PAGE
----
Thank you ladies and gentlemen. I will now turn the call over to our CEO, Mike McNamara.

Michael M. McNamara

Today I will update you on what we see in the business environment regarding our market segments and business units, including demand trends, and some highlights of our achievements in the second quarter. I will close with some takeaways and our financial guidance for the third quarter ending December.

Let's start with our results for each of our marketing segments and business units. Please turn to Slide 10.

We believe our infrastructure segment hit a downward inflection point this quarter, and we expect profitable sustained growth going forward, moderate at first and then gaining traction as the economy turns around.

Infrastructure sales came in at $1.6 billion, representing 28% of revenue. On a sequential basis, infrastructure revenue declined 12% as this segment was generally weak and we had some continued optimization of customer mix to help improve ROIC.

With regard to Nortel, the pace of revenue erosion has been slowing and Nortel now accounts for 3% of our sales. That being said, Nortel's recent sales of its CDMA wireless business to Ericsson and it's enterprise solution business to Avia is a positive for Flextronics. We have strong existing relationships with both Ericsson and Avia and given the sticky nature of the products and our cost competitiveness, we expect to retain a significant portion of these businesses, which now appeared poised to show revenue growth.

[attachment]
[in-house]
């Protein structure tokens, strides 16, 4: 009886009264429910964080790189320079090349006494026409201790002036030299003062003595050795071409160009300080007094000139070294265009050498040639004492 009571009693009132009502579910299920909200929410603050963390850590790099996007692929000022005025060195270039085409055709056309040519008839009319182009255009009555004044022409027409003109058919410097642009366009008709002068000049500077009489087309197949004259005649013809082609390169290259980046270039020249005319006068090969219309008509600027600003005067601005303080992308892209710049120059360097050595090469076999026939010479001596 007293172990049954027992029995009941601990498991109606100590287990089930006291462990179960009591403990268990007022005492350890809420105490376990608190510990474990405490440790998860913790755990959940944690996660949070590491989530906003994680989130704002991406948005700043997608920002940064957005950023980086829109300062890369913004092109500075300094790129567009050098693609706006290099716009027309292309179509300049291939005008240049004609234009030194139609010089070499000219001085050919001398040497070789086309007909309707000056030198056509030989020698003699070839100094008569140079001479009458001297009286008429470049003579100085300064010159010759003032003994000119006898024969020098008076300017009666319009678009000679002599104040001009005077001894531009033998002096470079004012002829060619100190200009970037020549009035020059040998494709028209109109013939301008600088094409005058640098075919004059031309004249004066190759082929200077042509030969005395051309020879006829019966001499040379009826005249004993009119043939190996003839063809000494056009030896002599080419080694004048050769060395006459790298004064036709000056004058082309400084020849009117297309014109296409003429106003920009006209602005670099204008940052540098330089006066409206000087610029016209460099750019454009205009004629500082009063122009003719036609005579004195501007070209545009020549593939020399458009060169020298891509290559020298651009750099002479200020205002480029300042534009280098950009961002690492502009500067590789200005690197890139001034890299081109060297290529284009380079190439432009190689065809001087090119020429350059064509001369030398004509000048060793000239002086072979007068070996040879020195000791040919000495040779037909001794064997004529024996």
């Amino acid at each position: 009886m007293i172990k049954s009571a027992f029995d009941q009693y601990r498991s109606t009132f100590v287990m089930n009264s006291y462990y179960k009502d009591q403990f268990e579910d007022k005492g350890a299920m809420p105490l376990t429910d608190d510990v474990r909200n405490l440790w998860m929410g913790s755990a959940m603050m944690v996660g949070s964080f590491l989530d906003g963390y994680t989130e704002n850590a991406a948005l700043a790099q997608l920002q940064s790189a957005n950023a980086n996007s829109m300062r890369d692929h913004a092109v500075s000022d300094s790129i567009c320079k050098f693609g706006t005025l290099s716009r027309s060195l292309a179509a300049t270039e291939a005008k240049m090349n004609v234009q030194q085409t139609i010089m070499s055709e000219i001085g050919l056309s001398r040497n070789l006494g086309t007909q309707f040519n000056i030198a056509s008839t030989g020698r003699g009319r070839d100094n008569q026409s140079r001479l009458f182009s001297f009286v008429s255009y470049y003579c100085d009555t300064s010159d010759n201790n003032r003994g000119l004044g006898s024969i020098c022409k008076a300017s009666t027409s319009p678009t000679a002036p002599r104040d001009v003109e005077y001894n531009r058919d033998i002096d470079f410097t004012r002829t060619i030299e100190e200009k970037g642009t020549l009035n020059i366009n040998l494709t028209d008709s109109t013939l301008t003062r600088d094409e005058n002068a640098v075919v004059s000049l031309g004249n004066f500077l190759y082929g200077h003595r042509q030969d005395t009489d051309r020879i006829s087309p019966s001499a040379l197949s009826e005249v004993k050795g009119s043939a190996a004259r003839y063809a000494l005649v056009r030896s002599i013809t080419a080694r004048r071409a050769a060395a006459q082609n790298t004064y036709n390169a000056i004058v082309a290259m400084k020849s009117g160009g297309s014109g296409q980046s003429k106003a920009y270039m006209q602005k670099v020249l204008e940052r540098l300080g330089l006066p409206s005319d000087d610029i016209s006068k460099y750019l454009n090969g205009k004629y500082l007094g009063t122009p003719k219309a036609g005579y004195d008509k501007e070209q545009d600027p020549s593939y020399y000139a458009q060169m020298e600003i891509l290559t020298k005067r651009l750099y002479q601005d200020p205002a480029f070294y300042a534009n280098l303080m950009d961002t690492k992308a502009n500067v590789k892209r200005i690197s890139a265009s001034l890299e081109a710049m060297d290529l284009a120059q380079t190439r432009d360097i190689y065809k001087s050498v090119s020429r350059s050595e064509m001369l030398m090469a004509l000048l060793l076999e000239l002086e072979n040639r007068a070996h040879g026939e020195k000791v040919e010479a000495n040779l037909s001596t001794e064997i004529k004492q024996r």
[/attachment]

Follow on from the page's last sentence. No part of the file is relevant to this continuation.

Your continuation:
During the quarter, Flextronics also received Cicso's 2009 EMS Partner Operational Excellence and the B2B Collaboration awards. We would like to thank our infrastructure team for their hard work and outstanding operational performance, which was recognized by this important customer. Our long-term relationship with Cisco is obviously very strong and we will continue to provide them with the best-in-class customer service and operational excellence.

Now turning to our computer segment, which was $1.1 billion, or 19% of sales, this segment was flat sequentially and the ODM portion of our business is growing nicely with the continuing ramp up of our notebook production. However, offsetting this was some weakness within our legacy EMS server business due to weak end markets for the programs we support.